The third highway: for whose benefit?

The third highway: for whose benefit?

Stones collected from Salem for testing.

The Expressway between Chennai and Salem was never part of the ambitious Bharatmala Project, which aims to improve the efficiency of freight movement in the country.

In February 2018, people in Tamil Nadu first heard of a new expressway between Tambaram (Chennai) and Salem and before the thought could sink in one’s mind, the project was approved. The project came as a bolt out of the blue since the two cities were already connected through two national highways: via Ulundurpet on the Chennai-Tiruchi highway and via Krishnagiri on the Chennai-Bengaluru highway. Though the 138-km stretch from Ulundurpet to Salem was upgraded to four-way lane in 2011, the traffic here doesn’t seem to be heavy. Also, the highway is yet to be made a complete four-way road since there are several stretches which are just two-way.

The express speed at which the project was approved raised people’s eyebrows – Chief Minister Edappadi K Palaniswami, who hails from Salem, wrote to Union Transport Minister Nitin Gadkari seeking nod for the project and the BJP leader put his seal of approval the very next day.

“How can the project be approved in just 24 hours. Why was the project included as part of the Bharatmala scheme at the last minute? What spawned the need for a third highway between Chennai and Salem when the existing roads are not even crowded?” asks Chandra Kumar, a farmer who is also the convenor of Movement Against Salem-Chennai Expressway.

However, NHAI says the existing highway cannot cater to the burgeoning traffic between Chennai and Salem and hence the only way to reduce the burden on the roads was to have an expressway.

P T Mohan, project director, NHAI, submitted an affidavit before the Madras High Court in July in which he said that with the passage of time, the existing roads will be the most congested like a few arterial roads in Chennai.

“In several locations, widening of the existing roads will involve additional acquisition of land and dismantling of several structures,” he said, ruling out the possibility of upgrading the existing roads.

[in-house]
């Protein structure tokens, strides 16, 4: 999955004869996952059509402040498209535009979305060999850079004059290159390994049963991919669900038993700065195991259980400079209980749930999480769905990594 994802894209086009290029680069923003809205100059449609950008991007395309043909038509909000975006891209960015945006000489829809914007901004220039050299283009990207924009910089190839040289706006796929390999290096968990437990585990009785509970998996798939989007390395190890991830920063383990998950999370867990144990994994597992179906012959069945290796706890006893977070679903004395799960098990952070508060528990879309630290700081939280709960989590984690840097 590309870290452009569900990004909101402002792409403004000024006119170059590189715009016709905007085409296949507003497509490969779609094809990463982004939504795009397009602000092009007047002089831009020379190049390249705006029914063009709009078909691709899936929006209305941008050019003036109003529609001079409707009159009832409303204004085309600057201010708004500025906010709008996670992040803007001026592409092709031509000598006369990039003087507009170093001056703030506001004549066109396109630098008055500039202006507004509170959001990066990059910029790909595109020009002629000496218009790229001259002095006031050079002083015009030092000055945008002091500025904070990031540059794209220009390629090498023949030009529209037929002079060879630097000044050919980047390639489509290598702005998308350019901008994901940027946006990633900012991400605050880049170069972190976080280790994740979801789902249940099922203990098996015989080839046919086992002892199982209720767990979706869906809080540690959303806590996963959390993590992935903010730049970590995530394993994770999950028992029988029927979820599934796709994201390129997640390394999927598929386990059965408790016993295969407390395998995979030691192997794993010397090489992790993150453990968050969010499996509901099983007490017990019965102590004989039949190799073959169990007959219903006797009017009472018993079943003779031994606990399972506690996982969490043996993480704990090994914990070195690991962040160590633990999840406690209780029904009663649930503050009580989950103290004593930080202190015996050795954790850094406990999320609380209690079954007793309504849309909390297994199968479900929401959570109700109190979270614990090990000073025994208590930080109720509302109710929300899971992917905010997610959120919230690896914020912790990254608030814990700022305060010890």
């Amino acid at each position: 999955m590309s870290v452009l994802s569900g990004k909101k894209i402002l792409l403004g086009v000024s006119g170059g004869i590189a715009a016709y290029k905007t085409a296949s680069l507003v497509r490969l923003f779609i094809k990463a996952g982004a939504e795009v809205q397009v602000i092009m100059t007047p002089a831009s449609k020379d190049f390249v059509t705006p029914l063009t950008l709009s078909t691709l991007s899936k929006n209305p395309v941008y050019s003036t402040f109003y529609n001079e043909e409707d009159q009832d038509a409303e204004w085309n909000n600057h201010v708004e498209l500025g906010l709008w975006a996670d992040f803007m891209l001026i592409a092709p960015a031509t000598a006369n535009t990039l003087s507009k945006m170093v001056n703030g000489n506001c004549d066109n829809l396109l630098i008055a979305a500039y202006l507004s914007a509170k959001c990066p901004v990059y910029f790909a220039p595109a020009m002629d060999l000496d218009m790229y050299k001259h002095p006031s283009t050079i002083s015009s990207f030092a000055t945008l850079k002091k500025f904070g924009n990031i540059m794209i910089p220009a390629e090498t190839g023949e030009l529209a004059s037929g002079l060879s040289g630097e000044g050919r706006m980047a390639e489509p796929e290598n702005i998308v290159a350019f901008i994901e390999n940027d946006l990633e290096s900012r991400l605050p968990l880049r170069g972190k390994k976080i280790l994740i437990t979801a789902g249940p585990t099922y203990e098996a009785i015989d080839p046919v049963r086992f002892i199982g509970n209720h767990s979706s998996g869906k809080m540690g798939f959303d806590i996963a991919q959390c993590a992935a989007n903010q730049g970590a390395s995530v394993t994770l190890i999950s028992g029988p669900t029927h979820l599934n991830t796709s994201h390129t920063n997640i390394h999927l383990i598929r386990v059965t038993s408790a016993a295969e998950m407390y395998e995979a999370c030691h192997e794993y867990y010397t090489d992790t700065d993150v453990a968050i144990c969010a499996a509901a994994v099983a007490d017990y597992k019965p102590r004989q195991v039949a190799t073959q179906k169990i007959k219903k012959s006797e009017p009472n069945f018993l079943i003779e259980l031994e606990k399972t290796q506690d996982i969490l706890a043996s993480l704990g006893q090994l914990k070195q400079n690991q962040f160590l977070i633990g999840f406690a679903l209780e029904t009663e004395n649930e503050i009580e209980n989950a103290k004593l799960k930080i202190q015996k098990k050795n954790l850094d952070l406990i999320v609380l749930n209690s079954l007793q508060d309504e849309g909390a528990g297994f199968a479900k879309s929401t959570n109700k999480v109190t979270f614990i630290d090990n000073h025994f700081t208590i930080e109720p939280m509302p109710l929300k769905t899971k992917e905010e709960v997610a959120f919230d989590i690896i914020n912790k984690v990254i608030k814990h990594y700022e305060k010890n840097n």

“What is the need? Why build a highway that cuts through farmlands, forests and mountains and call it a green corridor? Why wasn’t a proper study conducted?” Narayanan, a farmer in Kuppanur village who was arrested by police in June for protesting against the project, told DH.

Farmers, locals and environmentalists question the need for the expressway to be conceived without any proper research and feasibility study. They seek to know why the government was not upgrading the Ulundurpet-Salem section of the highway to six-way lane if there is an “urgent need” for faster access between the two cities.

Environment crusader G Sundarrajan of Poovulagin Nanbargal (Friends of Earth) says the expressway would destroy many waterbodies and reserve forests that are home to some endangered species. “Why so much of nature has to be destroyed for a road? When the whole world is talking about climate change and taking steps to protect our planet, we are building a highway that cuts through mountains and forests,” he said.

The NHAI, in its pre-feasibility report, says the proposed corridor will improve the connectivity between Salem and Chennai. The report says the proposed highway would significantly reduce travel time and cost between the two cities, while enhancing the connectivity of underdeveloped districts such as Tiruvannamalai and Dharmapuri.